Guest post by Marcia Kadanoff | CEO of OpenMarketing
This is a response to a familiar question that I get all the time from people. It goes something like this: “What do you think of my content marketing efforts at my company?”
With 99% of marketers saying they rely upon content marketing as a core strategy, being a content-marketing expert is a lot like being a doctor or nurse. People can’t help but ask you what you think. Sadly, what we think is that most of the content marketing programs we are asked to review suffer from the same illness. Symptoms of this illness include the following:
- Boring on the face of it words and graphics
- Story telling or narrative that is completely lacking
- The basic elements of persuasion in communication are not used
- Calls to action are weak to non existent
For an example of a program that is NONE of these things, lets look at Urban Ears, a company that makes headsets for phones and tablets based in Sweden. Urban Ears competes in a wickedly competitive category. Arguably headphones are something no one really needs to purchase except in the replacement market. All smart phones and tablets come with headphones that are OK but not great. The reason to purchase headphones is to replace the ones you got “in the box”, to upgrade their functionality, or for stylistic reasons. For most people, the headsets in the box are probably perfectly adequate. Still this is a multi-million market, with in-ear headphones ranging in price from $2 to $500.
Getting the content right.
Urban Ears (not our client) successfully uses content marketing to differentiate itself in a number of ways.
First the company is not boring.
You can tell from one glance at its website that the company has audacious goals. Working backwards from the creative, I’d guess that the company has a stated goal of “making people love our products so much they buy them as fashion objects, in multiple colors, and buy multiple types of headphones for different usage occasions.” The first step in not-being boring is to be audacious and this is audacious branding, especially the use of the multicolored heart-like logo that goes throughout the site and in incorporated in all the inbox materials as well.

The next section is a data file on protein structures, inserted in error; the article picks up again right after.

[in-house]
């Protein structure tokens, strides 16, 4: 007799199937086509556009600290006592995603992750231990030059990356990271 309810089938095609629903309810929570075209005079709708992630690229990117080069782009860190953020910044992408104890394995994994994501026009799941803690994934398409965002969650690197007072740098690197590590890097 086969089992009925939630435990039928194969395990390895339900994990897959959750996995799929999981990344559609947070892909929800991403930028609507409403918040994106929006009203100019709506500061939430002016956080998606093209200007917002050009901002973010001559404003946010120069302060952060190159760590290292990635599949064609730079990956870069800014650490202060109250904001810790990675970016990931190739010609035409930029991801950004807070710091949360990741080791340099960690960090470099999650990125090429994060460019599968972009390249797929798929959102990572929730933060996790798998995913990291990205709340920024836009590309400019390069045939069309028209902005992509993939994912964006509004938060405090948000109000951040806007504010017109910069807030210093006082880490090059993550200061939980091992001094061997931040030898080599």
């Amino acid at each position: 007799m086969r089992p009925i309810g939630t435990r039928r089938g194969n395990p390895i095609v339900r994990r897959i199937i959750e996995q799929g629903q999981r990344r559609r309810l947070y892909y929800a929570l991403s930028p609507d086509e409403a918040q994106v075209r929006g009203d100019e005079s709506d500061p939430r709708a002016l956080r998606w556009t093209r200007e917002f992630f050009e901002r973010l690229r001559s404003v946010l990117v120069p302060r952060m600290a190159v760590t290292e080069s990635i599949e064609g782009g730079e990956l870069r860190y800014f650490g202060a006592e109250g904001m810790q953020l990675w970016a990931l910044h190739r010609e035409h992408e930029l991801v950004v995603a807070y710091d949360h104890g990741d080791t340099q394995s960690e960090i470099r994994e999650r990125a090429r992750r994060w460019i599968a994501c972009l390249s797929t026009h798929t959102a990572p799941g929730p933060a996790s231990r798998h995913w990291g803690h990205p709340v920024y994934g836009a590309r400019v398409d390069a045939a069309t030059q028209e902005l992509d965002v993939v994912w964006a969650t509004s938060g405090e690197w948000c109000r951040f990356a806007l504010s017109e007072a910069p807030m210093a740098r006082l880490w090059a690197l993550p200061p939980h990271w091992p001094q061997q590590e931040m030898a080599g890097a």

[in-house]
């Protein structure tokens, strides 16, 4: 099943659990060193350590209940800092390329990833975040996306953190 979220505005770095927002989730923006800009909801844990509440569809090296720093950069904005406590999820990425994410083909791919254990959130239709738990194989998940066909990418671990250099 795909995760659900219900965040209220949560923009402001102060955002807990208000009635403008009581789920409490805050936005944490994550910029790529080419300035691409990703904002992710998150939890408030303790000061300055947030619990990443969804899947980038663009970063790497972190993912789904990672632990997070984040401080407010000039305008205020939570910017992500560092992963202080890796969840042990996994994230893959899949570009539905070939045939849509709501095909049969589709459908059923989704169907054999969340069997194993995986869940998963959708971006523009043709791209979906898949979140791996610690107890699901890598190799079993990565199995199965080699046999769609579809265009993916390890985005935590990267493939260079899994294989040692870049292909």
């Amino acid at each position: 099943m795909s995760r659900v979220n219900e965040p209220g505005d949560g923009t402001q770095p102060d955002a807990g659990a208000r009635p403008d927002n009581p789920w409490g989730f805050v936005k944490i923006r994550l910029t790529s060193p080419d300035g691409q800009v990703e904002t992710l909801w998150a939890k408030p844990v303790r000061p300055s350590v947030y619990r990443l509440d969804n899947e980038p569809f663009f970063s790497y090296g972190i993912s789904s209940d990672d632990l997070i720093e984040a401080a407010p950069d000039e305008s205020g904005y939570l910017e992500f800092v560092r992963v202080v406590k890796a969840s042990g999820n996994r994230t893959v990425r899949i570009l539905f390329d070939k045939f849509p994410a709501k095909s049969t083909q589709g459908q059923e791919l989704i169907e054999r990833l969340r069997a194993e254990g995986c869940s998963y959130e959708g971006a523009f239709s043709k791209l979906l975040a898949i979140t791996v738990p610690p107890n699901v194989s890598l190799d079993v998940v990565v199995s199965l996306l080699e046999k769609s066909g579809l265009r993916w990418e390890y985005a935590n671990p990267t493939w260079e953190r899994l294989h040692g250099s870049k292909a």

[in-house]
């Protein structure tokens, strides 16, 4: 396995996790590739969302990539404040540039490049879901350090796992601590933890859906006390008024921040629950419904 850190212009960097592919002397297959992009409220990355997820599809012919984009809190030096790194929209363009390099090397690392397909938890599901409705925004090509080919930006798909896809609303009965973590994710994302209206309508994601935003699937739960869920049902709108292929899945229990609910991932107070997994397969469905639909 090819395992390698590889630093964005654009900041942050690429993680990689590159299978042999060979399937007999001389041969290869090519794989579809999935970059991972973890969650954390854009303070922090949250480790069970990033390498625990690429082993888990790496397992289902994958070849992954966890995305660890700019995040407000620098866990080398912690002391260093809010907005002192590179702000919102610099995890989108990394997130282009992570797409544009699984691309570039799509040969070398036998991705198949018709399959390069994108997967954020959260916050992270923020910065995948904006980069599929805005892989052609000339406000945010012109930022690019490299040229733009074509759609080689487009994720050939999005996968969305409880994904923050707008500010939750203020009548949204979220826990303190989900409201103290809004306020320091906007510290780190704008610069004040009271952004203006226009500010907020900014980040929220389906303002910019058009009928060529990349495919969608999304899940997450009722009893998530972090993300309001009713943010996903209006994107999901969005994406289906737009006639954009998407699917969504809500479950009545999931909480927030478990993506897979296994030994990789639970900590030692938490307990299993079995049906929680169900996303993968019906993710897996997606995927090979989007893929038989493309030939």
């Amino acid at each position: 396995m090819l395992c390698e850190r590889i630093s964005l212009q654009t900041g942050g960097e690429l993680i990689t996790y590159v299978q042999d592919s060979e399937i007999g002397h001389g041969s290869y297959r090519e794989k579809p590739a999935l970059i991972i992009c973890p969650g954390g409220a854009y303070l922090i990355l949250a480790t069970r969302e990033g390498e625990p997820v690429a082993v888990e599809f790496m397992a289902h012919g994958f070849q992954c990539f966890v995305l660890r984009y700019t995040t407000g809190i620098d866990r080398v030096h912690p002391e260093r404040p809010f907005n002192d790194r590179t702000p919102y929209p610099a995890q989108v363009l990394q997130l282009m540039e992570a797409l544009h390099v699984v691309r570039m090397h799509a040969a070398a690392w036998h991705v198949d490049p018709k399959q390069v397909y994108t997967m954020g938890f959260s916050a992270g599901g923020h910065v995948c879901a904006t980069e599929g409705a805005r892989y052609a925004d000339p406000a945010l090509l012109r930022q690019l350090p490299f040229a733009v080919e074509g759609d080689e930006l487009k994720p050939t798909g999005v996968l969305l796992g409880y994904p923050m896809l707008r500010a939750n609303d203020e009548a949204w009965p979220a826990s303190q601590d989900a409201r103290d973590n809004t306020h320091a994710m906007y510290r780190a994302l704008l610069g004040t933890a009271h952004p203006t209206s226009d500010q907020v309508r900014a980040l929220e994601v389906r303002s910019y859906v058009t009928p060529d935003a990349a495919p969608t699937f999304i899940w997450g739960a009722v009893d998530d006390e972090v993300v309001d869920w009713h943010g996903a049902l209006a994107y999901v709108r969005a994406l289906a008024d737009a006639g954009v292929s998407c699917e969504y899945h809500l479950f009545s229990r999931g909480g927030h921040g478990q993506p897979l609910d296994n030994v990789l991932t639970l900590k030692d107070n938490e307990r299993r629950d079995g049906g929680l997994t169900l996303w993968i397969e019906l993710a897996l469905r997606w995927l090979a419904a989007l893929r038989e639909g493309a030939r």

The company isn’t afraid to tell it’s story.
In fact, each video on its site starts with the story of Urban Ears. This is a personable company with a personality. Contrast this with Bose, which has also makes headphones and has a storied history of making audio products for audiophiles. In comparison’s Bose’s product videos – which are all about the product seem stale. Flat. One-dimensional where Urban Ear’s appear multi-dimensional.
The basic elements of persuasion are used effectively.
To make someone want to buy a product they don’t need – and most people don’t need to buy headsets to go with every outfit – you need to hit people’s emotional hot buttons or triggers. One way to do this is to use social proof, which is a weak form of persuasion, but one thought to be particularly effective for Millenials. Beyond social proof, there are other tools that you can use to up the persuasion quotient of your content as detailed in the presentations you’ll find cited at the bottom of this post. While persuasion, emotion, and trust are generally thought to be ways of looking at User Experience Design (UXE), we are starting to look at our clients’ content this way as well, to uncover opportunities to make our clients content more persuasive.
Among the persuasion methods being used within Urban Ear’s content are scarcity, expectation, the power of people we like, and the Contrast Principal … to name just a handful of persuasion techniques built into either their website or their in-box materials.